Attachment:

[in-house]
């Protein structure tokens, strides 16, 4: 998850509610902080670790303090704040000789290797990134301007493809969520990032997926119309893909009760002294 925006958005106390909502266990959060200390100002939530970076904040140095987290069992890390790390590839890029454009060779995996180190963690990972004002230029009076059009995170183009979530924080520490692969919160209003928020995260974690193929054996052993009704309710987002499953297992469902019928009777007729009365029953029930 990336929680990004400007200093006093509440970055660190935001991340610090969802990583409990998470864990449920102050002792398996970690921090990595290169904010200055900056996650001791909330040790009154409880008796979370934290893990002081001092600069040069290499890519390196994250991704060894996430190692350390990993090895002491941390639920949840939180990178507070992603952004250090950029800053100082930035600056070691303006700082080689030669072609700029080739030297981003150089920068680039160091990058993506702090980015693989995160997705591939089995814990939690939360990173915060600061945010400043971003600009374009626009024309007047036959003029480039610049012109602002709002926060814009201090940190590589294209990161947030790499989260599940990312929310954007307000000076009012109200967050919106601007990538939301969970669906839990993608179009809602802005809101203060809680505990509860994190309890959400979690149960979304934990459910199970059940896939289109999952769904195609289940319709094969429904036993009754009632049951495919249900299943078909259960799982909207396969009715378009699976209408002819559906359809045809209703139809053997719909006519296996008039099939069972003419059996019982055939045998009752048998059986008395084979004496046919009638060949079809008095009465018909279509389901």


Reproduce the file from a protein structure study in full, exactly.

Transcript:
[in-house]
């Protein structure tokens, strides 16, 4: 998850509610902080670790303090704040000789290797990134301007493809969520990032997926119309893909009760002294 925006958005106390909502266990959060200390100002939530970076904040140095987290069992890390790390590839890029454009060779995996180190963690990972004002230029009076059009995170183009979530924080520490692969919160209003928020995260974690193929054996052993009704309710987002499953297992469902019928009777007729009365029953029930 990336929680990004400007200093006093509440970055660190935001991340610090969802990583409990998470864990449920102050002792398996970690921090990595290169904010200055900056996650001791909330040790009154409880008796979370934290893990002081001092600069040069290499890519390196994250991704060894996430190692350390990993090895002491941390639920949840939180990178507070992603952004250090950029800053100082930035600056070691303006700082080689030669072609700029080739030297981003150089920068680039160091990058993506702090980015693989995160997705591939089995814990939690939360990173915060600061945010400043971003600009374009626009024309007047036959003029480039610049012109602002709002926060814009201090940190590589294209990161947030790499989260599940990312929310954007307000000076009012109200967050919106601007990538939301969970669906839990993608179009809602802005809101203060809680505990509860994190309890959400979690149960979304934990459910199970059940896939289109999952769904195609289940319709094969429904036993009754009632049951495919249900299943078909259960799982909207396969009715378009699976209408002819559906359809045809209703139809053997719909006519296996008039099939069972003419059996019982055939045998009752048998059986008395084979004496046919009638060949079809008095009465018909279509389901």